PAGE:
Leaving your job? How to take your Outlook email with you.

Microsoft Outlook has existed since the days of MS-DOS, before 1997.  There are probably billions of  Outlook .pst files, or personal storage files in the world. Each contains a wealth of a history, thousands of email messages, contacts, calendar items, journal entries, notes, and file attachments.  Until Outlook 2003,  pst files had a size limit of 2GB, forcing users to create even more PST files, lest the file become corrupt and they lose their data.

If a company was organized, these old .pst files were archived in a centralized data vault where they remain until needed for legal reasons. Or they were converted to different formats such as PDF/A and then archived.

When leaving a job, a worker would understandably want to make a copy of a pst file. From the employee’s perspective, a .pst file contains precious contact information which would be useful in a job search. Employers often wish to prevent employees from taking PST files with them, seeing this practice as a threat to their intellectual property. 

Some employers implement perimeter encryption.  This means that if an employee copies a .pst file to a flash drive or any other removable media, they will be unable to view the file at home; the file is only decrypted when the flash drive is connected to the company network.

It’s important to respect your employer’s wishes about network data.  You may feel that the email messages you wrote belong to you, but your employer may feel otherwise.  You don’t want your employer to sue you for stealing company property.  Also remember that your employer may be retaining a copy of every file that is copied off the company network, thereby holding employees accountable. Copying your email messages or even destroying them from inside of MS Outlook will not permanently remove the messages from your employers email backups.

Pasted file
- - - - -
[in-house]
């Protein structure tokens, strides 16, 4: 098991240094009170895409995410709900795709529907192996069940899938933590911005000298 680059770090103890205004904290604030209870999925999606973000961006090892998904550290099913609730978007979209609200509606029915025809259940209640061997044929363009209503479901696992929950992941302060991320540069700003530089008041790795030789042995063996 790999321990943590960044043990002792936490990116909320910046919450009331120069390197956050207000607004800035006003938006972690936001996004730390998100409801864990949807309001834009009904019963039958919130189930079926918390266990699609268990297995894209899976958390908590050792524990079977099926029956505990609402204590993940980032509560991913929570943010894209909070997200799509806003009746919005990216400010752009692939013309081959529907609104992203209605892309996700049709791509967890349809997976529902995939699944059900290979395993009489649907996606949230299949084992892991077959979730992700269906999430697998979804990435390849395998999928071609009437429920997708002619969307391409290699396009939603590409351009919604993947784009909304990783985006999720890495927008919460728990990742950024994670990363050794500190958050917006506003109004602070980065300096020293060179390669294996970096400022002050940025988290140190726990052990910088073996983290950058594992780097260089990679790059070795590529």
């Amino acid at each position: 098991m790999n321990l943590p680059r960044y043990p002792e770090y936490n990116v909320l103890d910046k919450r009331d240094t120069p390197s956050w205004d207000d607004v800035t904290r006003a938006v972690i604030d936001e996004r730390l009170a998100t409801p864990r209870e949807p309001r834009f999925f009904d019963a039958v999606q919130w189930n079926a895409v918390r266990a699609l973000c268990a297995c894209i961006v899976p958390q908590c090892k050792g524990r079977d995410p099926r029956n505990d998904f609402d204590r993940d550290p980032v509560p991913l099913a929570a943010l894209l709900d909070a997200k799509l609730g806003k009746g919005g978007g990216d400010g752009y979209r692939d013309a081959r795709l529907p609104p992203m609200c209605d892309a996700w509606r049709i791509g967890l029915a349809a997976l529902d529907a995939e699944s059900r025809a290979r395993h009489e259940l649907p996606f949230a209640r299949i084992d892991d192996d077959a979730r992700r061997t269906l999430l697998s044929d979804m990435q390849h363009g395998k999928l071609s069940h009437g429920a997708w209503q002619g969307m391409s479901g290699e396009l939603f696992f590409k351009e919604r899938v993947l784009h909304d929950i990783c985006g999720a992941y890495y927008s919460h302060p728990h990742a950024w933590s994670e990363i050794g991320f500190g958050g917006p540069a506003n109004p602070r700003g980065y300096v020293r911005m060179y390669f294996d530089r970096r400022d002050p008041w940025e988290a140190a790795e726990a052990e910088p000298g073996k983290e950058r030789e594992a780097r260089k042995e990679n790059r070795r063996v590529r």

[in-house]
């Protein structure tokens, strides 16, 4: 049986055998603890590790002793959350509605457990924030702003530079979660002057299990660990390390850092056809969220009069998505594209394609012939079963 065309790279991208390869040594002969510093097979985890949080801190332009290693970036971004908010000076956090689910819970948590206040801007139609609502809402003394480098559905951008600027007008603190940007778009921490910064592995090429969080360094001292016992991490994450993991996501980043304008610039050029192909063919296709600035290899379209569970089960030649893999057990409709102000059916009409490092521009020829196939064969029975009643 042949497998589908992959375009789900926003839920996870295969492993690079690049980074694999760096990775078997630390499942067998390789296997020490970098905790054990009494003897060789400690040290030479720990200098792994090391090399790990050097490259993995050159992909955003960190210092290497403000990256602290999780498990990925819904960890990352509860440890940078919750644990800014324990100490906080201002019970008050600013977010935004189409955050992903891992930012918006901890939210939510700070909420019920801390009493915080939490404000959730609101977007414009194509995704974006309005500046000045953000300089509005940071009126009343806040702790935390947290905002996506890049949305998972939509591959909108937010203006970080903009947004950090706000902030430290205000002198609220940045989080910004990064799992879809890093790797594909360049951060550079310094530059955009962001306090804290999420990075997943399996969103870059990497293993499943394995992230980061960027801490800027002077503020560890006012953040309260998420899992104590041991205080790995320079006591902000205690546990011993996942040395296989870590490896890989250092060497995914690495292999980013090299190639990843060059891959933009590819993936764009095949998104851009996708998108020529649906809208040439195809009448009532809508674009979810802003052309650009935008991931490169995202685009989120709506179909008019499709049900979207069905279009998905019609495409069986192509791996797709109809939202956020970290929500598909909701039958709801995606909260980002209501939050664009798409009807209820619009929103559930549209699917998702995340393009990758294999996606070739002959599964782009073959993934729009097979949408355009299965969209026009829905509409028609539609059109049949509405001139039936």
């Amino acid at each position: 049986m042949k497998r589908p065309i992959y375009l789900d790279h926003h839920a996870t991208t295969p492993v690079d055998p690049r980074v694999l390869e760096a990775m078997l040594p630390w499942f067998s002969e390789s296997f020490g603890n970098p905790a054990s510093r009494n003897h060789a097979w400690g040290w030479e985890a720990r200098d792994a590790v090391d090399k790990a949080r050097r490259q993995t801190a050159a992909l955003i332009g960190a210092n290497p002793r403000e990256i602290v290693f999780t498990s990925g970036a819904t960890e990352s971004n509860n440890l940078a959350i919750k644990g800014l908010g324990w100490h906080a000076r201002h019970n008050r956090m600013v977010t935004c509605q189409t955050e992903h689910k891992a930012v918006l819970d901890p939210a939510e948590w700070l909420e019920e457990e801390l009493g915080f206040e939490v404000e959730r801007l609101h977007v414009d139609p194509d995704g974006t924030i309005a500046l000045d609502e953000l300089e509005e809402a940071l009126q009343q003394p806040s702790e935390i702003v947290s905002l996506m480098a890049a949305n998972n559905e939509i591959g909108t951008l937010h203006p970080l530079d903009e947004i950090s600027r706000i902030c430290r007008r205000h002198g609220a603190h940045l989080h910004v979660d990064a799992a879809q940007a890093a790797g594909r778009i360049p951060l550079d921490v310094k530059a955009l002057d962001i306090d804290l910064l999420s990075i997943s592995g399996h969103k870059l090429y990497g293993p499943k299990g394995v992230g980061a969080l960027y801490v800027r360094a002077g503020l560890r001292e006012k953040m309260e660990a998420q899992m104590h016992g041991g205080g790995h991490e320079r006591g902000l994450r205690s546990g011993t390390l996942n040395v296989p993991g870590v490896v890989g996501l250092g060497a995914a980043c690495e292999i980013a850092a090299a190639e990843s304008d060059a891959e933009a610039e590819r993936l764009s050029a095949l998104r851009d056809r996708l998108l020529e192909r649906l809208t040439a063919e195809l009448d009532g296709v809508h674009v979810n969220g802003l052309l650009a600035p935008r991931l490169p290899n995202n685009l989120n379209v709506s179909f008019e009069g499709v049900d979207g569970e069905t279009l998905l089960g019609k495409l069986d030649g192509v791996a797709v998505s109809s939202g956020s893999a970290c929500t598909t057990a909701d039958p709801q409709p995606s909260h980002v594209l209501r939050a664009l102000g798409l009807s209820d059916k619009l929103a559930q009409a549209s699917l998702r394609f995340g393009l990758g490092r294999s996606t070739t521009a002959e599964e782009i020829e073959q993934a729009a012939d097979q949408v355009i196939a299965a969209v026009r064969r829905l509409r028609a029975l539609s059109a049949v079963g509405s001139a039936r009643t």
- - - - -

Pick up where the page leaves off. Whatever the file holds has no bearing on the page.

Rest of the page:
Assuming your employer didn’t encrypt the pst file when you copied it to your flash drive, you could buy your own copy of Outlook and use to access the pst file.  The downside of this is that it could a week or more for the files to become fully indexed by Windows, making it very difficult or impossible to find the data you need today by searching in Outlook. 

An alternative to Outlook that would allow immediate searching and viewing of the emails in your .pst file would be to use a 3rd party .pst file viewer, such as PST Viewer Pro, which can also read individual Outlook .msg files as well as pst files.

Copying PST files can be difficult, however. Since the 2GB size limit was removed in Outlook 2003, PST files may be gigantic, maybe 20 GB or even larger.  You’ll need a good sized flash disk and a lot of time to copy that file.

Maybe you would prefer to be more selective, and not take the entire pst file. An alternative to taking the entire PST file would be to just copy the most important emails. If you drag and drop a selection of messages from Outlook to a desktop folder, they will be converted to a .msg file, which can also be opened in Outlook or a msg/pst file viewer.

A helpful tool for exporting and organizing Outlook email messages is MessageExport. It’s an add-in for Outlook that can export entire email folders. MessageExport can save emails to PDF (either one email to one PDF file, or many emails to one PDF file), or export the selected messages to a single MBOX file for later import to Thunderbird.

MessageExport lets you create thousands of possible combinations for exporting Outlook message that can be combined into unique “export profiles” to suite just about any need. It also has a scheduler to automatically export new emails on a regular basis.
For example, say you set up a folder in Outlook called “Kudos,” into which you copied every nice email your boss sent you. Since these emails could be helpful in a job search some day, why not save them?  MessageExport could look into the Kudos folder every day, and if it sees that you copied in a new message, it can save it as a pdf file that you could easily take with you. 

Have you copied your PST file from a company you worked at? What was your result? Tell us below.